Daniel Engber, the author, disagrees with the notion that obesity causes ecological destruction. I'm not sure I agree with this either, and isn't what has me shaking my head in disbelief. In an excerpt taken from the article, Engber pretty much states that obesity isn't a person's fault
How fat you are has a lot more to do with your genes than with your behavior. As much as 80 percent of the variation in human body weight can be explained by differences in our DNA.
I honestly don't know if that genetic bit is true or not. I haven't read the necessary scientific research articles about the issue. He goes on to say
there's little evidence that overeating causes obesity on an individual level and no real reason to think that anyone can lose a lot of weight by dieting. (Most of us fluctuate around a natural "set point.") We also know that children who watch a lot of television are no less active than other kids and that pediatric obesity rates are not the direct result of high-fat diets.
So let me get this straight. You mean to say, should I choose to eat a super sized Big Mac meal for dinner everyday, along with calorie-rich super sized portions for breakfast and lunch, and some savory high fat snacks throughout the day, I won't get obese if my genes are just right? Well, there's no obesity in my family so I guess I'm safe here. Why have I been watching what I eat all this time when I could have been safely stuffing my face with this crap?! Are you kidding me here?! As I was reading these words, I was in such disbelief that I convinced myself that this whole article was a joke of Engbert's, that he was going to write at the end of it, "Gotcha! Just kidding!" True, some people cannot control the fact that they are obese, no matter the effort they put into their diets, but that's not everyone's case! It's simple math for the rest of us here. If you want to stay slim, calories in must equal calories out, and daily calorie requirements are different for everyone due to genetic makeup.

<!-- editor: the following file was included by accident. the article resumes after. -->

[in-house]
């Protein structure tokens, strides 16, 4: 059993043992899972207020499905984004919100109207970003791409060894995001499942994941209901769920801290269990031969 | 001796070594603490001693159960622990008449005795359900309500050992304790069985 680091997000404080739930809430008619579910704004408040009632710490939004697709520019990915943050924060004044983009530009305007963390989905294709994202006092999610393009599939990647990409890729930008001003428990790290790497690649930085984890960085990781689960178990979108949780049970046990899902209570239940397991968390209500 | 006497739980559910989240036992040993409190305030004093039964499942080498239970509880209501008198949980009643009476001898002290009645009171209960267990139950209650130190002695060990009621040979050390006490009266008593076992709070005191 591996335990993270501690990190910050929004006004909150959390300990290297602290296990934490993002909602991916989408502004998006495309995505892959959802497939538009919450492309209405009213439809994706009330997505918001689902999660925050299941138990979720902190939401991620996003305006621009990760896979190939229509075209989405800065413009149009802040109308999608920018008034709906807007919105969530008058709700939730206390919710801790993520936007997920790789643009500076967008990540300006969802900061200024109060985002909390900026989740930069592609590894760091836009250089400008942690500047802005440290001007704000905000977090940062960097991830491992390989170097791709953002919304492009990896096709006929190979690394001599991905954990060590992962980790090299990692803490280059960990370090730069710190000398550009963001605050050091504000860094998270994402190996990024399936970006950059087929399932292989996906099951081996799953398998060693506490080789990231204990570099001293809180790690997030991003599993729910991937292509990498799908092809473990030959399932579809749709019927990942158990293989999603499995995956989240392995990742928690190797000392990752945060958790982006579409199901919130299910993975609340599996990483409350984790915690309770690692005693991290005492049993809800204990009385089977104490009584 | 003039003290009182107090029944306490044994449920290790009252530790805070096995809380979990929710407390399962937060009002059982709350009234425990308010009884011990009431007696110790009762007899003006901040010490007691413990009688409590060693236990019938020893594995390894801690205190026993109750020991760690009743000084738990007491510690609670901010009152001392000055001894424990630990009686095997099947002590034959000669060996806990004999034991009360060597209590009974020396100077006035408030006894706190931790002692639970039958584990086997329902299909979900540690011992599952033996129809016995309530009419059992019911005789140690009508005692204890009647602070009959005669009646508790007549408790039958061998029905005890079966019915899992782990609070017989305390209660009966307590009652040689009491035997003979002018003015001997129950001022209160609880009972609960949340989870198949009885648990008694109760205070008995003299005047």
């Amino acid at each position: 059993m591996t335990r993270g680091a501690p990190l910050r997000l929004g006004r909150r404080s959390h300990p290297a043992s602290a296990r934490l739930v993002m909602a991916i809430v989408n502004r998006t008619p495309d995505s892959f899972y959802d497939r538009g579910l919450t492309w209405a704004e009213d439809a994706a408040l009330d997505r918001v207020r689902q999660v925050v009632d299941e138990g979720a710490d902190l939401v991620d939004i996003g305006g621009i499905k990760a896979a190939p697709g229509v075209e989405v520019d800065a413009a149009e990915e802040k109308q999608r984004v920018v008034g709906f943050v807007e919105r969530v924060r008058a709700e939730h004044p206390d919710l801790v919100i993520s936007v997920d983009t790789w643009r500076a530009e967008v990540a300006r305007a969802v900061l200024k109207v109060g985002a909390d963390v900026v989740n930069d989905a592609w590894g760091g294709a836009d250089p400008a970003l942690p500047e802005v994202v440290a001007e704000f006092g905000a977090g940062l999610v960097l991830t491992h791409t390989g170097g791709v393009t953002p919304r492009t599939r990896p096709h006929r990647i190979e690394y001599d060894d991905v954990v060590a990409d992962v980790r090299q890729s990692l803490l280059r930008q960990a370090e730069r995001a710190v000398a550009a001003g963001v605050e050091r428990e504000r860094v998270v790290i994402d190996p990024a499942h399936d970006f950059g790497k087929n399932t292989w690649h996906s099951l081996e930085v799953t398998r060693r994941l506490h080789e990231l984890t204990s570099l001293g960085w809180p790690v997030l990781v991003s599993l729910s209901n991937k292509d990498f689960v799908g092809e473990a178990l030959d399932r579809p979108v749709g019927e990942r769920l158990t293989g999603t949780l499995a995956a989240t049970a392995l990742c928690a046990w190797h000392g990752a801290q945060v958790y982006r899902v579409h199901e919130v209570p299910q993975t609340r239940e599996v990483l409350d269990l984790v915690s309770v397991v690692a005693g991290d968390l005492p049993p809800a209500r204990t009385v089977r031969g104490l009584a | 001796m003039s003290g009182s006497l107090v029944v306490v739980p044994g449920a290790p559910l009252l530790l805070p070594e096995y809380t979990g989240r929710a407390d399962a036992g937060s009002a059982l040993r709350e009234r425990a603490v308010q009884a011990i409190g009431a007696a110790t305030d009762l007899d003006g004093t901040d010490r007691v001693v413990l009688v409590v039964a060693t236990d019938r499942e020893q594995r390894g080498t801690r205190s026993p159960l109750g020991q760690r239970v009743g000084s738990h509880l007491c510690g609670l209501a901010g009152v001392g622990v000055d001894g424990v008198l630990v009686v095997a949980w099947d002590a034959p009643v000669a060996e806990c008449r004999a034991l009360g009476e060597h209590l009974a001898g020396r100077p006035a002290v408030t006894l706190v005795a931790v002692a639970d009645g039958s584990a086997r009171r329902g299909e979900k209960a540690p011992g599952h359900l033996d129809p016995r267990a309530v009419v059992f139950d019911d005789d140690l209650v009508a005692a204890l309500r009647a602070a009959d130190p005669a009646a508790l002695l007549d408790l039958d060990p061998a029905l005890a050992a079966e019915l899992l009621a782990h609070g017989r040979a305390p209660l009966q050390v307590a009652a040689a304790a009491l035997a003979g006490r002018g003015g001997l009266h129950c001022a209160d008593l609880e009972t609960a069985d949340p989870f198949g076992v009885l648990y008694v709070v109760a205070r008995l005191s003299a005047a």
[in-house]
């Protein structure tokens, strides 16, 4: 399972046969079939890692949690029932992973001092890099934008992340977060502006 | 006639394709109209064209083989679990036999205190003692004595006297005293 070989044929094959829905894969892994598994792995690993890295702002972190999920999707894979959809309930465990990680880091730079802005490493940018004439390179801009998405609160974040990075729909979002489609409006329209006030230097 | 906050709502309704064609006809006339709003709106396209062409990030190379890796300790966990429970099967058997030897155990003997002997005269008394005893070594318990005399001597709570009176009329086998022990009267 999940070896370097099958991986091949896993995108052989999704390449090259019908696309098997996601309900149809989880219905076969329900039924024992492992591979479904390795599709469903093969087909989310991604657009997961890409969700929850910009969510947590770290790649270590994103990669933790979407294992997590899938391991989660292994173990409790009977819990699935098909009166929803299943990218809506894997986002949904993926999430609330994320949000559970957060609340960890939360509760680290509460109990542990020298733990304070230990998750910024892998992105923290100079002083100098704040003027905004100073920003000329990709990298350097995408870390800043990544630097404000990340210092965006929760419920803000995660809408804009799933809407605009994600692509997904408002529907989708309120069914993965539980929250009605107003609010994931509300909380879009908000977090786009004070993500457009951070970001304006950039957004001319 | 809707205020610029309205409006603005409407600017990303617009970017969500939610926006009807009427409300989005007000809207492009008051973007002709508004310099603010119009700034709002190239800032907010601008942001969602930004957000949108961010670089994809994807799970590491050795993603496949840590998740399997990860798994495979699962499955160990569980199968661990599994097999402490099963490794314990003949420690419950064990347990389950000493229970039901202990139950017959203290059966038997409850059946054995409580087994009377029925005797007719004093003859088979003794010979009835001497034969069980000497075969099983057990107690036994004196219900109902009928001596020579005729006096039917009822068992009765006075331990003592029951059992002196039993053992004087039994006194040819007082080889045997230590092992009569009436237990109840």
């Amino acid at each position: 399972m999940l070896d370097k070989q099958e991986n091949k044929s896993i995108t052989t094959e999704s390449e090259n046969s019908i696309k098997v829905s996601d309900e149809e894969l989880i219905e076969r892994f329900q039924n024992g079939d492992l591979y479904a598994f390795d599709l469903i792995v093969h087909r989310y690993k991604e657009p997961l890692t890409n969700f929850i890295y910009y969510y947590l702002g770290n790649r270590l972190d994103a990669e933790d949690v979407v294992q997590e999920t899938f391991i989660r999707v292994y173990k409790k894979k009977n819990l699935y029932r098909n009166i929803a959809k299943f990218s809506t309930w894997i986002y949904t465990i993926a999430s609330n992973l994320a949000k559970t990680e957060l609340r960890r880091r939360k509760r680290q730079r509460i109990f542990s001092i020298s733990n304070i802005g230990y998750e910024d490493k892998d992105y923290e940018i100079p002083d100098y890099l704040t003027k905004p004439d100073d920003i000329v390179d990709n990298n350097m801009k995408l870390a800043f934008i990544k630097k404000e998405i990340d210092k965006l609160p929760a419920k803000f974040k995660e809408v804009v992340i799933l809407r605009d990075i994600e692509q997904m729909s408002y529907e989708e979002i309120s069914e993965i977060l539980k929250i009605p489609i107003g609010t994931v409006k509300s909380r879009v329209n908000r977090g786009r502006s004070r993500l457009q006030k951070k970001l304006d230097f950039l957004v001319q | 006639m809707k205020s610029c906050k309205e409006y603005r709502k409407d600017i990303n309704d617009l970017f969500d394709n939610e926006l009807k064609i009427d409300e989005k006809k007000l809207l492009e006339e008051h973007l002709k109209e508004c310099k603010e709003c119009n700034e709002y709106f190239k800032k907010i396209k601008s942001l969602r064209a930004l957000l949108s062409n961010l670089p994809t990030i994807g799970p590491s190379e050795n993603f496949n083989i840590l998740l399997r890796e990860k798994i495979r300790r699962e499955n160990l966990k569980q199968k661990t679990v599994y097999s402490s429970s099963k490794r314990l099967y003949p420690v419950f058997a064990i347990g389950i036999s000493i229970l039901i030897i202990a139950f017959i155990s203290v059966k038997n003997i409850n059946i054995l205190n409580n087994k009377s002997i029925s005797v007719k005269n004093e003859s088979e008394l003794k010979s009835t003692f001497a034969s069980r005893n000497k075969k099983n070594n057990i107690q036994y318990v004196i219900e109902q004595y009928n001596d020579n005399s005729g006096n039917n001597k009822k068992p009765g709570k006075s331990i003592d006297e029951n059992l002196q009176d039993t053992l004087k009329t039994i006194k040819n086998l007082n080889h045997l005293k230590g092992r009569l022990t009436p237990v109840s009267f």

In college I managed to gain 25 pounds in the first year (eek, I went above the Freshman 15!). But how did I do this? I consumed more calories than I was used to consuming and my body compensated by growing larger. As long as you keep your calorie intake consistent, your body will reach an equilibrium state and you will stop gaining weight....but you won't lose it because now you are consuming enough calories to maintain your new, larger self. If I chose to eat even more calories I would have grown larger. So how did I lose that weight? Duh...I ate less. I just ate enough to maintain a lower weight. And of course I had to exercise too because being overweight and inactive can wreak havoc on your metabolism and hormones (why can't losing weight be as easy as gaining it?)
What do you all think? Am I crazy in telling myself that I will limit my children's TV time and try to be active with them, all the while feeding them wholesome, nutritious food?